Welcome to the Story Laboratory! This is where I share drafts from various prompts and writing challenges, fish for feedback, and then head back to the drawing board with everything I learn in the comments.
Put on your goggles and lab coats. It’s going to be messy! Tell me what you really think. Be as mean or as nice as you like, I’ve got thick skin (and an even thicker skull!)
“No-see-ums” by S.C. Jensen
Diana trudged through the trees, a fresh kill slung over her shoulder. If her unexpected guests had luck at the river they’d eat well tonight. Small blessings. But the insects droned an incessant warning in her ears.
Thick evergreen boughs trapped the midday heat against the forest floor. Damp air burped out of the dehydrated muskeg like a blister coated in buzzing black flies. Her feet left pools of dank water in the film of pale green mildew. Diana broke out of the thicket and into the fresh air of the clearing next to the river. The sun skimmed the tops of the trees now; she had about an hour of daylight left. Nina, the hapless wanderer, perched upon the mossy granite stone they’d chosen as a meeting place. She smiled and waved.
Her face fell as Diana approached. “Is that a bunny?”
Diana lay three rabbits on the rock beside Nina who jumped to her feet. “Where’s your friend?”
“Brooding about getting us lost.” Nina shrugged. She popped a handful of wild blueberries into her mouth. “I left him with the fish and went foraging instead.”
“I told you to stay together.”
“He’s just up the creek there.” Nina pointed with her chin. “He’ll be back any minute.”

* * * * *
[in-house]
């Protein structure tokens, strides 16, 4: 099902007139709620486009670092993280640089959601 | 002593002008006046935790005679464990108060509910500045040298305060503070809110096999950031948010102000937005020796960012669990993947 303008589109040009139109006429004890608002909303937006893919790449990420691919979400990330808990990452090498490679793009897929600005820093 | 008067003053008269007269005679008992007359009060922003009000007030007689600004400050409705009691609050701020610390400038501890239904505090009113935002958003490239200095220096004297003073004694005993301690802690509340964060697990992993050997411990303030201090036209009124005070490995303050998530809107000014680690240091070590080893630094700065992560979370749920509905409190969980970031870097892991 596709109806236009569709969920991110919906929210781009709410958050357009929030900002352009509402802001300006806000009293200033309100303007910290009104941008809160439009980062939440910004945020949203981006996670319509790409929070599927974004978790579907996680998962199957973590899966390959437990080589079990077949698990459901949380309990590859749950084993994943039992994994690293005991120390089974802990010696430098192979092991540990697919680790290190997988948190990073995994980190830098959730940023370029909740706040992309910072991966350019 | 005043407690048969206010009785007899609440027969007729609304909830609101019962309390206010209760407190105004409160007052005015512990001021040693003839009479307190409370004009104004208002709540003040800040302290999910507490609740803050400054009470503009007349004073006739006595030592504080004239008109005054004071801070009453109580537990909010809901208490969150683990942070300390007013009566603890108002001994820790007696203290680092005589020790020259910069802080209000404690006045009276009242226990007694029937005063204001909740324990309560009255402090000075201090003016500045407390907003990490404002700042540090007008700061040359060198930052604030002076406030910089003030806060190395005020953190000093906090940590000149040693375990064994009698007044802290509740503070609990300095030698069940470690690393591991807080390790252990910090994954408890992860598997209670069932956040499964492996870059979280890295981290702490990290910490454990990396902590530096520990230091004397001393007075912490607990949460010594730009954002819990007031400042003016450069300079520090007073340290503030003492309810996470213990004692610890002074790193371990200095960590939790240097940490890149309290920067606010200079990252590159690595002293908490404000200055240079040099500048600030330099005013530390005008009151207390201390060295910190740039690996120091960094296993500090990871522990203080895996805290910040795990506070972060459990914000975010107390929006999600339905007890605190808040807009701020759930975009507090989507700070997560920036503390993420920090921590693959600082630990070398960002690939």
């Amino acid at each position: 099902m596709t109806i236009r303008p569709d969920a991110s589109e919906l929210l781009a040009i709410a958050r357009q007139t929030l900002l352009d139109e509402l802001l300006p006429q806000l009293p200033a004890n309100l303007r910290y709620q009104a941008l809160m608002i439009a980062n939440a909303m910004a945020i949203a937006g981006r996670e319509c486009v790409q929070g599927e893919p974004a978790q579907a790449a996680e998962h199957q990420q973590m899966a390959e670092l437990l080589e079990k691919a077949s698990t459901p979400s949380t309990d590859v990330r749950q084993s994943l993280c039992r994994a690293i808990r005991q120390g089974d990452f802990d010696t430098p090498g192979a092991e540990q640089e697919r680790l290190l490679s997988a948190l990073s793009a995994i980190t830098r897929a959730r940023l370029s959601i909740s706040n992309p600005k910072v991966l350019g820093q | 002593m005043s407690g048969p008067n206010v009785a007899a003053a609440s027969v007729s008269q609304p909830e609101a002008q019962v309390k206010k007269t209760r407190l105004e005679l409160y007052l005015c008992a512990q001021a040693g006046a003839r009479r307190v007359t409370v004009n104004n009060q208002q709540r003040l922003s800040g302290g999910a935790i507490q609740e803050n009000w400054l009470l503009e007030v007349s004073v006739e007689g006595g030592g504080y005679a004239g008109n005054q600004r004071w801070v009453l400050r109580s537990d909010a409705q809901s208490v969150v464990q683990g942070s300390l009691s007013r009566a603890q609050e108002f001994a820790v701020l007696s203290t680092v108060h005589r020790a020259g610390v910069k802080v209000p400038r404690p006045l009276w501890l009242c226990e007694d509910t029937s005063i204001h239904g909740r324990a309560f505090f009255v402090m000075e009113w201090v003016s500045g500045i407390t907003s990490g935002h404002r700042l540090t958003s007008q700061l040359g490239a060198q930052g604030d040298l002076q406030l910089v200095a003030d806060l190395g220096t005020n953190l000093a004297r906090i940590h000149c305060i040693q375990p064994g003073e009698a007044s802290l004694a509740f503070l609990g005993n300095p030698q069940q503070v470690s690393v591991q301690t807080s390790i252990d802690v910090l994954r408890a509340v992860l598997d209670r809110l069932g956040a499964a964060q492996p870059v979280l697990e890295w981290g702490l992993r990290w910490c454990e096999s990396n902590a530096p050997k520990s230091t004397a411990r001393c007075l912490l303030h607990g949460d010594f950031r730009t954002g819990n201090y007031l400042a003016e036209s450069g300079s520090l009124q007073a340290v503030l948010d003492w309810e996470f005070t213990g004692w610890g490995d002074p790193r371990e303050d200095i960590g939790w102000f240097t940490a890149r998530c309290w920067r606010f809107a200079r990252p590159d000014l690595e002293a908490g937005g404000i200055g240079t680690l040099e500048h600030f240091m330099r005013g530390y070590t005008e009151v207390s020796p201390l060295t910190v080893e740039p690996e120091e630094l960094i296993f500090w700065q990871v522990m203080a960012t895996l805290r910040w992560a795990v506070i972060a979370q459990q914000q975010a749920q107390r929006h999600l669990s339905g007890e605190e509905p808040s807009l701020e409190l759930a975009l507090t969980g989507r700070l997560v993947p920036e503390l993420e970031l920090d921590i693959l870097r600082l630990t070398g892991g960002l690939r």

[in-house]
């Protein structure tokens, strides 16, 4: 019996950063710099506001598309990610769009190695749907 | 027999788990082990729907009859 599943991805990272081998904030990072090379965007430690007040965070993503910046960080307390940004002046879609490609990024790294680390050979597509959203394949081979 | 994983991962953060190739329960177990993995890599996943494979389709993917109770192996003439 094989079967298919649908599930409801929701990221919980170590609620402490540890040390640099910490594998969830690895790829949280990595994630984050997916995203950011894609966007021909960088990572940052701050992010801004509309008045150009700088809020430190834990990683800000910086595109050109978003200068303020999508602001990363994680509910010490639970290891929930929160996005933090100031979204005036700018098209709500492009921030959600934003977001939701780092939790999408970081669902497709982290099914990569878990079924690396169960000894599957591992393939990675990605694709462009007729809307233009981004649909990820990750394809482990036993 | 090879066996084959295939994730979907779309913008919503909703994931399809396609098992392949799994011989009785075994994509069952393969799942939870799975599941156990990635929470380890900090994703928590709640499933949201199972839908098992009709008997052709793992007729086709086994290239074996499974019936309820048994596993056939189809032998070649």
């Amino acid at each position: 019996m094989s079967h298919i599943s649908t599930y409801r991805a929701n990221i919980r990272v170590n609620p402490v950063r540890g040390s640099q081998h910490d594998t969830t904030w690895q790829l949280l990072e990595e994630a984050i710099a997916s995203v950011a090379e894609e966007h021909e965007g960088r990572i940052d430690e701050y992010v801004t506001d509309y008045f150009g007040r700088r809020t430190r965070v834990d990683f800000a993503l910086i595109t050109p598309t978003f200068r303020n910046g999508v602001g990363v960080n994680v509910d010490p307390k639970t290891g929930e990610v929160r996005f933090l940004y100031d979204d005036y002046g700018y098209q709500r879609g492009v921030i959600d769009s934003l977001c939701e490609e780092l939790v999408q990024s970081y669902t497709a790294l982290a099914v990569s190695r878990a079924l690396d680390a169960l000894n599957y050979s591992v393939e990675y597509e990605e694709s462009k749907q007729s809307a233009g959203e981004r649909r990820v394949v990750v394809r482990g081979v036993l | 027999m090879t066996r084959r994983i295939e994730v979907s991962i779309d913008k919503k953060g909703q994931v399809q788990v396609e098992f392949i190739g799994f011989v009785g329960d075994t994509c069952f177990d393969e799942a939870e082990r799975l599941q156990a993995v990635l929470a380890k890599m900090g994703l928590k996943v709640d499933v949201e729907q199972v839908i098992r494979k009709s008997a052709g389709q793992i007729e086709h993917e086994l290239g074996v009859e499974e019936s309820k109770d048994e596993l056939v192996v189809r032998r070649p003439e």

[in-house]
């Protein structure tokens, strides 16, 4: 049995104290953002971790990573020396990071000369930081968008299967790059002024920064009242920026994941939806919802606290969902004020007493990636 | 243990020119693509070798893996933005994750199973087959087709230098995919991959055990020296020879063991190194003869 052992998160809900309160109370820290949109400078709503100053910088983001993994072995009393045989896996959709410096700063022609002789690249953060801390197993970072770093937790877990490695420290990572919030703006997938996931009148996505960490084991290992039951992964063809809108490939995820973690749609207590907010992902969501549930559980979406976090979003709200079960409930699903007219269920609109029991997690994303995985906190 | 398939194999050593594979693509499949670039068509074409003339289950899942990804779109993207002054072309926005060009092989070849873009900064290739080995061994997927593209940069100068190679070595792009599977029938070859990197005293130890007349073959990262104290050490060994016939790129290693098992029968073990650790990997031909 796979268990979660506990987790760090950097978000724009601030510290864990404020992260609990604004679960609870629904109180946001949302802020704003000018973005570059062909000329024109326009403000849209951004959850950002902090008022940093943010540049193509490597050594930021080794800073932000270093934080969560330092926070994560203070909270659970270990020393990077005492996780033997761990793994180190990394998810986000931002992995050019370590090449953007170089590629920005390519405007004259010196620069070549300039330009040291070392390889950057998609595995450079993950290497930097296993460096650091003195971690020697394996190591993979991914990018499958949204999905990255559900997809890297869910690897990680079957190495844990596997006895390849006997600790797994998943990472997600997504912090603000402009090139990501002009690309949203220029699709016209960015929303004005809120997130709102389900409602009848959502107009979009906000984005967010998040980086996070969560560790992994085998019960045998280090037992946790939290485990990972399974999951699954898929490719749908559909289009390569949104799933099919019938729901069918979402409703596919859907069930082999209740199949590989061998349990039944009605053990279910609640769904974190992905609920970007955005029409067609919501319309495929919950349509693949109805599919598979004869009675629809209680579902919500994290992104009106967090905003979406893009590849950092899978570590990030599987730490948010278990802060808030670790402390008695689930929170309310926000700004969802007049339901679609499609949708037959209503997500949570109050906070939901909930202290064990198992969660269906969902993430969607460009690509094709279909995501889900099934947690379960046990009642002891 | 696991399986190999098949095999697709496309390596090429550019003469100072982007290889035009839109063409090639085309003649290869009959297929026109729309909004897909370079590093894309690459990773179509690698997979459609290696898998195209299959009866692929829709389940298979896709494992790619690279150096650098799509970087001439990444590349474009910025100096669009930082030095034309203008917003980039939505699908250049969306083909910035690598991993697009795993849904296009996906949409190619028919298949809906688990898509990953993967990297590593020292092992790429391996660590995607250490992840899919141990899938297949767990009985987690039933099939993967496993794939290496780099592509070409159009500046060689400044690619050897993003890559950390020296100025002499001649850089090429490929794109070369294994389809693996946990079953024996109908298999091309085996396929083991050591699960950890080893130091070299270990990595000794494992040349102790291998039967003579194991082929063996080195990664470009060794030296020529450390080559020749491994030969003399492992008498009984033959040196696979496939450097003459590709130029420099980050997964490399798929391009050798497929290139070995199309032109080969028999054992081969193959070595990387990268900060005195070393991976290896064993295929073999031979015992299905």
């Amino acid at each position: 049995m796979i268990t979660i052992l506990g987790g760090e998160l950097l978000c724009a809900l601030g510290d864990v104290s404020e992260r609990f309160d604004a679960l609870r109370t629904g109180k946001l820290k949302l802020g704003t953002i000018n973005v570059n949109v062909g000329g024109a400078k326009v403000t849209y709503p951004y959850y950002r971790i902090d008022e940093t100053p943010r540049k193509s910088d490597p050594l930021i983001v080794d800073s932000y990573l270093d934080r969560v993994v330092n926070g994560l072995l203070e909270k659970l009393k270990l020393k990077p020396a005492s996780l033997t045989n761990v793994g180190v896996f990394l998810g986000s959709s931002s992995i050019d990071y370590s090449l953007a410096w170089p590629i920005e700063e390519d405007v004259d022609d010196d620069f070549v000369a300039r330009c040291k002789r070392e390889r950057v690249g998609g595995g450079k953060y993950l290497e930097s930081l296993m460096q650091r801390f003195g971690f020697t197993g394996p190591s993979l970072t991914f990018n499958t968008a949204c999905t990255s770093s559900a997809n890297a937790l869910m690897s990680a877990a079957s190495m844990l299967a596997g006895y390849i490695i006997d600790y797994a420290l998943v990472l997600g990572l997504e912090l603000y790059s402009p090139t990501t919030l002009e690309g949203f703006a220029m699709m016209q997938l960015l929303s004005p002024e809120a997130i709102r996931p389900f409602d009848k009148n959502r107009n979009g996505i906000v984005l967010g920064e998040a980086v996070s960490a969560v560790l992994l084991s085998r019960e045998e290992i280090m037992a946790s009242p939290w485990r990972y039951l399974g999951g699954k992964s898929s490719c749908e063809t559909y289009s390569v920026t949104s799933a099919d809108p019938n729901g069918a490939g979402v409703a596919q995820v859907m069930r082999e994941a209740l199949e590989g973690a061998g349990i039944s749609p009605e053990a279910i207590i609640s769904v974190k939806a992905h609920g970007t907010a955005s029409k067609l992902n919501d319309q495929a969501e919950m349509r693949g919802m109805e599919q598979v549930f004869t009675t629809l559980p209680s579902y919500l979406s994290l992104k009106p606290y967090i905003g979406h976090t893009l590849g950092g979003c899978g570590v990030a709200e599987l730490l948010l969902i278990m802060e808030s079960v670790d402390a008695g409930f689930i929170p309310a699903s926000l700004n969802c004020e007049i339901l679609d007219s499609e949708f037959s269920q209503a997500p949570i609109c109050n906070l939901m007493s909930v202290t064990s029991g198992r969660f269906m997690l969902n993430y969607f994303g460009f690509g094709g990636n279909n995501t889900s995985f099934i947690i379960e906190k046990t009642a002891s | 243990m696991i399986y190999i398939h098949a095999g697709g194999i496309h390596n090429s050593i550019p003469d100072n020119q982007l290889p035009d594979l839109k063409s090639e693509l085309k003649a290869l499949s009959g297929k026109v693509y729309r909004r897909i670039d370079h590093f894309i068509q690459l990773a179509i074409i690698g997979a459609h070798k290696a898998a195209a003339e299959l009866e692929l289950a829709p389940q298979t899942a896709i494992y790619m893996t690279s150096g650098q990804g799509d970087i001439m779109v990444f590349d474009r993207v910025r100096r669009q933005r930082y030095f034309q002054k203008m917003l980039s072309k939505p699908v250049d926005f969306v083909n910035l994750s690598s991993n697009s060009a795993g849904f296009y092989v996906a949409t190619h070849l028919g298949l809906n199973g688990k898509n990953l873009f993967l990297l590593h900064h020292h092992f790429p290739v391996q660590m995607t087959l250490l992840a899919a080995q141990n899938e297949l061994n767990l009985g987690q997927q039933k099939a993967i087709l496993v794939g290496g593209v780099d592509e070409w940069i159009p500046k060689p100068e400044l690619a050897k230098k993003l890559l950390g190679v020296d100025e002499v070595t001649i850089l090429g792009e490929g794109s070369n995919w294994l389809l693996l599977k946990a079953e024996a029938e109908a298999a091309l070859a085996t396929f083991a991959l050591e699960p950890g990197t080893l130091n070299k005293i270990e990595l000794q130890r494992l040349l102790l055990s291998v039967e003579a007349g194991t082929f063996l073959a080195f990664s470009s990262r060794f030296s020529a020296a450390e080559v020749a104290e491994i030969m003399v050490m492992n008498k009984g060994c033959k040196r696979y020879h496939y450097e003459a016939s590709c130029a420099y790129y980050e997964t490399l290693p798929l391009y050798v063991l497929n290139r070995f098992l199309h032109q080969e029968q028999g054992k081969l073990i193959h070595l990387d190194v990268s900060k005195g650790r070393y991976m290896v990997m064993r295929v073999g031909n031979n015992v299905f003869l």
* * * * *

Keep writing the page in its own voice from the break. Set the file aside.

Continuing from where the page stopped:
They watched the sun until it sank halfway into the spruce trees. Diana sifted through Nina’s basket of berries and mushrooms and plucked out any of the forest’s offerings that might kill them before the bugs did. “It’s time to go.”
“But what about Liam?”
“I told you I’d pick you up here.” Diana flung the rabbits over her shoulder and stared up the thin, winding river. “I didn’t say I’d wait.”
“He might not be able to find your cabin on his own.”
Golden rays of sunlight filtered through the trees and kissed the rippling water. The river deepened from clear blue to indigo as Diana watched. “I’m leaving.”
“What’s the hurry?” Nina stumbled along behind her. “It’s a beautiful evening. We could—”
“How,” muttered Diana, “did you two survive long enough to get lost in the first place?”
“Ouch!” Nina slapped at her arm and spilled half her berries onto the forest floor. “Something stung me!”
Diana stopped. Her eyes shot to the sky, still blue, but darkening. She grabbed Nina’s arm and inspected the mark. “Did you see it?”
“No, but I sure felt it.”
“Come on,” Diana said. “I can treat that at the cabin.”
The little wooden building hunkered between the trees like a kicked dog, its shoulders hunched against the impending darkness. Diana ushered Nina inside with the berries and rabbits and set her to boiling water. For the stew, she told the girl. But she’d need it to sterilize the knife as well. Diana slipped outside to complete her twilight ritual.